David Hall: The original mintage of the 1923-S Monroe half dollar was very large by commemorative standards as 274, 077 coins were minted and sold to the public at $1.00 per coin. There were so many of them that they initially had little value over their face value and many were spent during the 1930s. Consequently, today the Monroe is one of the silver commemoratives that can be found readily in circulated grades. But interestingly, the Monroe is relatively rare in Gem MS65 or better condition. During the early 1970s, the Monroe was one of the least expensive silver commemoratives and I remember very nice mint state coins being available for $20 to $25. But today, the Monroe's rarity in MS65 or better condition is no longer a secret and these Gem specimens are among the more expensive in the silver commemorative series.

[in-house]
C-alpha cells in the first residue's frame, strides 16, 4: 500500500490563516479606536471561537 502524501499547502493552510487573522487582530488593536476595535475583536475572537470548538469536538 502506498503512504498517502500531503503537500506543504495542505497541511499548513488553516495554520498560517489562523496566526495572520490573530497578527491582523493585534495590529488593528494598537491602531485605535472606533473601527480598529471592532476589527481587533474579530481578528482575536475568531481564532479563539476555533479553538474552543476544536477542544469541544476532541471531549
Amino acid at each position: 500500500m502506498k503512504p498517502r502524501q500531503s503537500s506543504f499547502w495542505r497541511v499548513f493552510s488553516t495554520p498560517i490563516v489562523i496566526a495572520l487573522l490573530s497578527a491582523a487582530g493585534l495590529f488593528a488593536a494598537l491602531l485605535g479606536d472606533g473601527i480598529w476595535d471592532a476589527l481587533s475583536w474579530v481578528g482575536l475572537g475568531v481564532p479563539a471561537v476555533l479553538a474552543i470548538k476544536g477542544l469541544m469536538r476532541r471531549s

The typical Monroe can grade anywhere from AU to MS64. MS65 examples are very scarce and Superb Gem MS66 specimens are definitely rare. The design of the Monroe is very flat. This leads to problems with strike and also attracts numersous handling marks and abraisions. A well struck, mark-free Monroe is definitely a premium rarity for a silver commemorative. Luster can be very frosty and of course toning can be present in varying degrees.
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